The result is a much more appealing online service, more differentiation between the MSN Web properties and the online access site and software development that is more in tune with consumer interests. MSN Messenger 6, for example, is as much a sociological product release as it is an improved instant-messaging client. Microsoft is beginning to understand the community aspect of instant messaging, which is clearly seen in MSN Messenger 6.
Now, the company is prepping the Outlook Connector for MSN. That product will allow people that use Outlook at work to easily retrieve their consumer MSN e-mail, calendars and contacts. Microsoft has said the Connector will be available later this year.
In terms of services, a few ala carte options remain. Microsoft claims outstanding response to its premium Hotmail Extra Storage service, which costs 20 bucks a year. The paid service offers more storage and other enhancements. Microsoft attributes the success of Hotmail premium to the rise in the number of Hotmail users using the Web-based mail service as their primary consumer account: 50 percent, up from 10 percent a few years ago.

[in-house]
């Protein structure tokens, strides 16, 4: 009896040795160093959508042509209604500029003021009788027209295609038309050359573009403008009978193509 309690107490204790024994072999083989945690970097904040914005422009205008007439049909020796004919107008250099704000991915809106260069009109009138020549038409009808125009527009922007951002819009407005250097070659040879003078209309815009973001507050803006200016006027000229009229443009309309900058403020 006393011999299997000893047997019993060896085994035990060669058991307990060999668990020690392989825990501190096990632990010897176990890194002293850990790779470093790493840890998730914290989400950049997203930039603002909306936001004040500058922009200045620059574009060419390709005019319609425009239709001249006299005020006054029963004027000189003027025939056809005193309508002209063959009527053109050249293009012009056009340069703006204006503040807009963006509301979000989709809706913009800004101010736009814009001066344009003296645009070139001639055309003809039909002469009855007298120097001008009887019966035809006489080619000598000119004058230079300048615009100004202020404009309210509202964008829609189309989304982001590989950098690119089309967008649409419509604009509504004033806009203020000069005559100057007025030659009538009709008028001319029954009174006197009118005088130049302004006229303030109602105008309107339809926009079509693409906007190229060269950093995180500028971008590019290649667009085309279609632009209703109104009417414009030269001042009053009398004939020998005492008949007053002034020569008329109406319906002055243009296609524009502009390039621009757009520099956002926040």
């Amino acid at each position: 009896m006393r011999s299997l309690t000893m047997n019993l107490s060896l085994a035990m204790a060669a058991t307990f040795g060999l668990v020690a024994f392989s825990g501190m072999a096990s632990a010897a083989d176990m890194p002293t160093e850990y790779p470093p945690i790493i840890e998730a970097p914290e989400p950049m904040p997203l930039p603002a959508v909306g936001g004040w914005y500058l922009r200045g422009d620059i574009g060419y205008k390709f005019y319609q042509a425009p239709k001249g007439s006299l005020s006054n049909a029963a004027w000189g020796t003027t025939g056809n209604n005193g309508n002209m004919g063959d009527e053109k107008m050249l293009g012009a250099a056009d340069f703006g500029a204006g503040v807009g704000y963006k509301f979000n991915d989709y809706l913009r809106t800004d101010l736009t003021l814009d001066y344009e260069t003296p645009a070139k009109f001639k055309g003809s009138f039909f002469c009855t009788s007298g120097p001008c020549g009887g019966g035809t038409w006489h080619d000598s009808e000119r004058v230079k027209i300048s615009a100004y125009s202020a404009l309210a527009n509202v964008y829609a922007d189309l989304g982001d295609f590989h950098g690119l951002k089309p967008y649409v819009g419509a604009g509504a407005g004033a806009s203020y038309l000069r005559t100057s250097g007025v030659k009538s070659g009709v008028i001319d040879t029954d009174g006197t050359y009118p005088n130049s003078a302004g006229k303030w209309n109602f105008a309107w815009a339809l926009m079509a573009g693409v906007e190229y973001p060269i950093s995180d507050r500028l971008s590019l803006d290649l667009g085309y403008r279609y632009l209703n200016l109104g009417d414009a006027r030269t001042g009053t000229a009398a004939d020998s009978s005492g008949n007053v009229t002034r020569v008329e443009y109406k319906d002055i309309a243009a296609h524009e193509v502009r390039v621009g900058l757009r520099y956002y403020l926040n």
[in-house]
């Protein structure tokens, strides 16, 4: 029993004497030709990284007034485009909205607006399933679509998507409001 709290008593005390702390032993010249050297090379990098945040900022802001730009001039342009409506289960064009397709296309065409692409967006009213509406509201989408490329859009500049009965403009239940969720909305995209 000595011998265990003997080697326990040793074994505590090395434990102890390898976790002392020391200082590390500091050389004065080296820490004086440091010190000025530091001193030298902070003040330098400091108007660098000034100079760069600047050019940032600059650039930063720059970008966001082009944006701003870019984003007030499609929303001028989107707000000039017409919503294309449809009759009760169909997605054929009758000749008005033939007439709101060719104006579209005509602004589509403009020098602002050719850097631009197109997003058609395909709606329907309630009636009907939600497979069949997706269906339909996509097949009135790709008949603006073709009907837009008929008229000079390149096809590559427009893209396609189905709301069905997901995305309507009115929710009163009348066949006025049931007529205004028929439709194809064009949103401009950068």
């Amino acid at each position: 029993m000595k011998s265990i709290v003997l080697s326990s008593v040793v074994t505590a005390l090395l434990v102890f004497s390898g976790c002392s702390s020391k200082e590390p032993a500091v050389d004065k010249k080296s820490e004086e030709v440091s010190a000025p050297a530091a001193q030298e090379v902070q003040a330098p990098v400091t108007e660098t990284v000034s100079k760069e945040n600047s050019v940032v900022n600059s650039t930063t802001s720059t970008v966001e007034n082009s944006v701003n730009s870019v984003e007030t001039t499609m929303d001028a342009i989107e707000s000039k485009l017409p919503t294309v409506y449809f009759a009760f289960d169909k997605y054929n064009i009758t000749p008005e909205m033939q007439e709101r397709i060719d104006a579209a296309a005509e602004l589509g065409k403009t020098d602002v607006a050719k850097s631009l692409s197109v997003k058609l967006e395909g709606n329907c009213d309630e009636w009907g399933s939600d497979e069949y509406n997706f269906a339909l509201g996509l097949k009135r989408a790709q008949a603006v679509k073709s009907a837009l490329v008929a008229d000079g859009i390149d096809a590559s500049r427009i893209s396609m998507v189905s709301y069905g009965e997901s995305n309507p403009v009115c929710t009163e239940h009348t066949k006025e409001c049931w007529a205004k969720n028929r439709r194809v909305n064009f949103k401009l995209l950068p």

Microsoft claims to have exceptional MSN Messenger traction in South Korea, where the company says instant messaging is often referred to as MSNing. There, MSN chat characters known as Avatars are a hot commodity, and custom Avatars represent a services opportunity for MSN. MSN has done about 2 million transactions of the Avatar service in South Korea. But these are one-time transactions.
Microsoft claims about 7.8 million paid MSN subscribers, which include premium Hotmail users but not Avatar buyers.
MSN?s business breaks down into three areas: ISP, which is U.S. only; information services, such as portal and search--a $1 billion business in the last fiscal year; and communication services, which includes messaging and MSN 8.